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Final Exam Essay 5 & 6

Final Exam Essay 5 & 6 - Essay#5-Urban Labor...

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Essay #5-Urban Labor Movements An urban labor movement as defined by Turner is a labor movement that encompasses social-based unionism on a local scale to impact national or local policies. By working with revitalized local labor councils consisting of leadership from all local unions, potentially labor-management partnerships, involving faith based organizations as well as community centers and adopting pro-worker policies such as the living wage and health care assistance, urban labor movements have begun to stem the tide of declining unionism. Local labor councils collapsed in part due to their top-heavy structure, stagnant leadership that was built around the old jobs such as manufacturing (Buffalo, Los Angeles) or politics (New York) and did not see/adopt to the shift in union membership (less white) and the industries unions were supported in (not manufacturing, but service/hospitality instead…UNITE HERE) The urban labor movement is made up of two types of coalitions. Political coalitions, which are between unions and parties, politicians and other social actors focused on elections and policymaking. The second is social coalitions, which include labor and other social actors such as community, religious, environmental, and immigrant rights groups to focus on a range of political, economic and social campaigns often closely tied together. New York= Older system, political Los Angeles=younger system, social beget political with the election of LA Mayor Villaraigosa By working with local Jobs for Justice, justice for janitors (Houston) campaigns among others, local labor councils have been able to revive themselves and expand their influence to help save jobs at a pragmatic level even under the most dire of circumstances (Buffalo, late 1990’s, save GM owned forge in Buffalo-Turner- 121) The most successful strategy has been the “high road” strategy as exemplified in Seattle, Buffalo and Miami. This strategy seeks to raise wages by bringing in jobs that offer higher wages through high tech, innovation, high quality products and services (ex. Green collar jobs). SEIU and Unite Here focus on service workers and low road approach of organizing. The revitalization of local labor movements in Miami, Los Angeles, Seattle (see Battle of Seattle), New York and many others have been brought about due to labors increasing willingness to cross lines and work with social organizations for societal change on issues that matter to all workers i.e. living wage coalitions. After the 1970’s and as part of the general decline of central labor council’s across America, unions found themselves at a crossroads. The traditional methods of organizing from the shop floor had not worked and in many cities, the jobs were gone and never would come back (Buffalo case study-Manufacturing, lost 125k out of 200k manufactures. Jobs from 1956-2000. Buffalo worked with its business community to form a high road approach, marketing itself and the area to business and to governments for tax breaks/incentives for the high paying 1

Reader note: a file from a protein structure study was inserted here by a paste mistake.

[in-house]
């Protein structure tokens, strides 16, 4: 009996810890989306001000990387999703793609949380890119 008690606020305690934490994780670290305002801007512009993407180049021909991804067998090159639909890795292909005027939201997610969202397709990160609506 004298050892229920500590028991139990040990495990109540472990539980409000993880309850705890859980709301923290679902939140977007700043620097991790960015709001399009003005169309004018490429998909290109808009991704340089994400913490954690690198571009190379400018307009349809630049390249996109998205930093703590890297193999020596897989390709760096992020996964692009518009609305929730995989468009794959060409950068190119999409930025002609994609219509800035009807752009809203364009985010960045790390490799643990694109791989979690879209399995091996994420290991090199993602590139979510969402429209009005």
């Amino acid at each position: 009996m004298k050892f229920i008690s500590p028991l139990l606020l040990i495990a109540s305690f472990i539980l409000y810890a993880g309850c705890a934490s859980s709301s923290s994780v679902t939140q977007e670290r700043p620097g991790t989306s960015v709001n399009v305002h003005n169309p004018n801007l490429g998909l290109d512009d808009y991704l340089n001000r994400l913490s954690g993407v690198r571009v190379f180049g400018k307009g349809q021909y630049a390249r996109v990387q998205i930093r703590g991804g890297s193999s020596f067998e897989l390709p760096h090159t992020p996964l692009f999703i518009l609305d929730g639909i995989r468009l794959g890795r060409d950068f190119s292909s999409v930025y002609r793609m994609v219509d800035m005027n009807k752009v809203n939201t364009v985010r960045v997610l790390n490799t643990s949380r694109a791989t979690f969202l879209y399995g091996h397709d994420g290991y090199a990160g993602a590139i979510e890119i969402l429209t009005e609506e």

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manufacturing jobs it hoped to attract. From increasing training on the local
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